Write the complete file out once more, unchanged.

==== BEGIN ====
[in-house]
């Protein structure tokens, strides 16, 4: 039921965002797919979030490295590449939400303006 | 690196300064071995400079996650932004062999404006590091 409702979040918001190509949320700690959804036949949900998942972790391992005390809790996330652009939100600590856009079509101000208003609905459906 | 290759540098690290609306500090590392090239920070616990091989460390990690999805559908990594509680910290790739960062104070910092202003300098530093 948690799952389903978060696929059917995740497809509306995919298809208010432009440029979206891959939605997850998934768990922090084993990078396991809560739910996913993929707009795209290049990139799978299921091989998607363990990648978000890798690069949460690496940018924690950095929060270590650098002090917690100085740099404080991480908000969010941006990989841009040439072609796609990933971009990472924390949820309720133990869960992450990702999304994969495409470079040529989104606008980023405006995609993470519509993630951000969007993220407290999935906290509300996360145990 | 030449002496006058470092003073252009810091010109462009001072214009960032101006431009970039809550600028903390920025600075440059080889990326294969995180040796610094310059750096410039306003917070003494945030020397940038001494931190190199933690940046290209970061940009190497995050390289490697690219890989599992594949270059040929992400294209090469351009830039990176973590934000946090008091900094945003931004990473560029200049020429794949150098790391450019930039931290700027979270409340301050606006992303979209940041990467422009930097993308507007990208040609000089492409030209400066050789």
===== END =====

[in-house]
């Protein structure tokens, strides 16, 4: 039921965002797919979030490295590449939400303006 | 690196300064071995400079996650932004062999404006590091 409702979040918001190509949320700690959804036949949900998942972790391992005390809790996330652009939100600590856009079509101000208003609905459906 | 290759540098690290609306500090590392090239920070616990091989460390990690999805559908990594509680910290790739960062104070910092202003300098530093 948690799952389903978060696929059917995740497809509306995919298809208010432009440029979206891959939605997850998934768990922090084993990078396991809560739910996913993929707009795209290049990139799978299921091989998607363990990648978000890798690069949460690496940018924690950095929060270590650098002090917690100085740099404080991480908000969010941006990989841009040439072609796609990933971009990472924390949820309720133990869960992450990702999304994969495409470079040529989104606008980023405006995609993470519509993630951000969007993220407290999935906290509300996360145990 | 030449002496006058470092003073252009810091010109462009001072214009960032101006431009970039809550600028903390920025600075440059080889990326294969995180040796610094310059750096410039306003917070003494945030020397940038001494931190190199933690940046290209970061940009190497995050390289490697690219890989599992594949270059040929992400294209090469351009830039990176973590934000946090008091900094945003931004990473560029200049020429794949150098790391450019930039931290700027979270409340301050606006992303979209940041990467422009930097993308507007990208040609000089492409030209400066050789």